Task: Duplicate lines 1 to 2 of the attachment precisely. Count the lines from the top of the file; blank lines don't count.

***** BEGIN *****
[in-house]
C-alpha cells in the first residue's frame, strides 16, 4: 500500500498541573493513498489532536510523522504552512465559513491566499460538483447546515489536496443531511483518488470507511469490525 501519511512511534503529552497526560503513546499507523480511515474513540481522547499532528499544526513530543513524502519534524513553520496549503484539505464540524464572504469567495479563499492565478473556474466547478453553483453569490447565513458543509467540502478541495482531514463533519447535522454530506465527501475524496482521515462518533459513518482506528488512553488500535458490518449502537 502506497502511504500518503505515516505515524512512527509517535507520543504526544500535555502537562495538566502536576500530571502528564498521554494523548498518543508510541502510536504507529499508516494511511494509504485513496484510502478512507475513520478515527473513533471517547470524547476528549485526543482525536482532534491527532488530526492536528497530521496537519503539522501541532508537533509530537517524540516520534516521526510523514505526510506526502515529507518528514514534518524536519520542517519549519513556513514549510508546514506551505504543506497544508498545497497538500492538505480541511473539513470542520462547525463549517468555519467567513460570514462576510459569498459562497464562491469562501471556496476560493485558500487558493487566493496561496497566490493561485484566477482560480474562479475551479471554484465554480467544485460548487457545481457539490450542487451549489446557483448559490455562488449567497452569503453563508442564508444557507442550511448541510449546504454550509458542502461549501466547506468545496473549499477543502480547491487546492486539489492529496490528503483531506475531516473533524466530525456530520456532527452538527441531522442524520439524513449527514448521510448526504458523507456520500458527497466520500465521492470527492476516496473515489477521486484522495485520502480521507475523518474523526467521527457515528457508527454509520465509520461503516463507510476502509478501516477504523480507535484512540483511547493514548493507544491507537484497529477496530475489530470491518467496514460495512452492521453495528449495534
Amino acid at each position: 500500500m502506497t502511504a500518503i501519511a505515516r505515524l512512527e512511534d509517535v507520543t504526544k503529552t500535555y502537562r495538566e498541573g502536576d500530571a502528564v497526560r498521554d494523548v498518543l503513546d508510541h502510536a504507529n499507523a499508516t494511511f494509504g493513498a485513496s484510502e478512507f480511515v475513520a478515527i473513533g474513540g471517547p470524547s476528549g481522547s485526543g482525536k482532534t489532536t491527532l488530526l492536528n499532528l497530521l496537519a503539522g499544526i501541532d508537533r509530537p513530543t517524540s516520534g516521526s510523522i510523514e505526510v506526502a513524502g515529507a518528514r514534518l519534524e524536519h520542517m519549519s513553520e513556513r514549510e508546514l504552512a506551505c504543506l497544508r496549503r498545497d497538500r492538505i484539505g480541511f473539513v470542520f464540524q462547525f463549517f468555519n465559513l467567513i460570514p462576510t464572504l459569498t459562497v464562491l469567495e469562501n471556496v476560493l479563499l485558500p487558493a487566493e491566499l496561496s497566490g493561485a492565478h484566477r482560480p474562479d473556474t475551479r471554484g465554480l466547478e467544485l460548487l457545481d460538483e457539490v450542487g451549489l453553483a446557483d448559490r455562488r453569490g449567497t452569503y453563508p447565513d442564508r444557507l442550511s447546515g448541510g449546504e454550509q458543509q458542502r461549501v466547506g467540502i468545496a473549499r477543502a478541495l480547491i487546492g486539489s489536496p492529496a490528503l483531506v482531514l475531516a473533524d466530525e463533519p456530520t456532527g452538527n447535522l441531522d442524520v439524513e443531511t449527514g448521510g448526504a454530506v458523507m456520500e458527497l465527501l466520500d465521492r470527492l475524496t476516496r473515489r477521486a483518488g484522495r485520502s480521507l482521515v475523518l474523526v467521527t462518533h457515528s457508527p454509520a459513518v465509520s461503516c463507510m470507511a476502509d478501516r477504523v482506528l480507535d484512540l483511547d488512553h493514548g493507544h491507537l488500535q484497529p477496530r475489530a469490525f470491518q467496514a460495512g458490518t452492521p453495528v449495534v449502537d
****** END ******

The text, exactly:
[in-house]
C-alpha cells in the first residue's frame, strides 16, 4: 500500500498541573493513498489532536510523522504552512465559513491566499460538483447546515489536496443531511483518488470507511469490525 501519511512511534503529552497526560503513546499507523480511515474513540481522547499532528499544526513530543513524502519534524513553520496549503484539505464540524464572504469567495479563499492565478473556474466547478453553483453569490447565513458543509467540502478541495482531514463533519447535522454530506465527501475524496482521515462518533459513518482506528488512553488500535458490518449502537 502506497502511504500518503505515516505515524512512527509517535507520543504526544500535555502537562495538566502536576500530571502528564498521554494523548498518543508510541502510536504507529499508516494511511494509504485513496484510502478512507475513520478515527473513533471517547470524547476528549485526543482525536482532534491527532488530526492536528497530521496537519503539522501541532508537533509530537517524540516520534516521526510523514505526510506526502515529507518528514514534518524536519520542517519549519513556513514549510508546514506551505504543506497544508498545497497538500492538505480541511473539513470542520462547525463549517468555519467567513460570514462576510459569498459562497464562491469562501471556496476560493485558500487558493487566493496561496497566490493561485484566477482560480474562479475551479471554484465554480467544485460548487457545481457539490450542487451549489446557483448559490455562488449567497452569503453563508442564508444557507442550511448541510449546504454550509458542502461549501466547506468545496473549499477543502480547491487546492486539489492529496490528503483531506475531516473533524466530525456530520456532527452538527441531522442524520439524513449527514448521510448526504458523507456520500458527497466520500465521492470527492476516496473515489477521486484522495485520502480521507475523518474523526467521527457515528457508527454509520465509520461503516463507510476502509478501516477504523480507535484512540483511547493514548493507544491507537484497529477496530475489530470491518467496514460495512452492521453495528449495534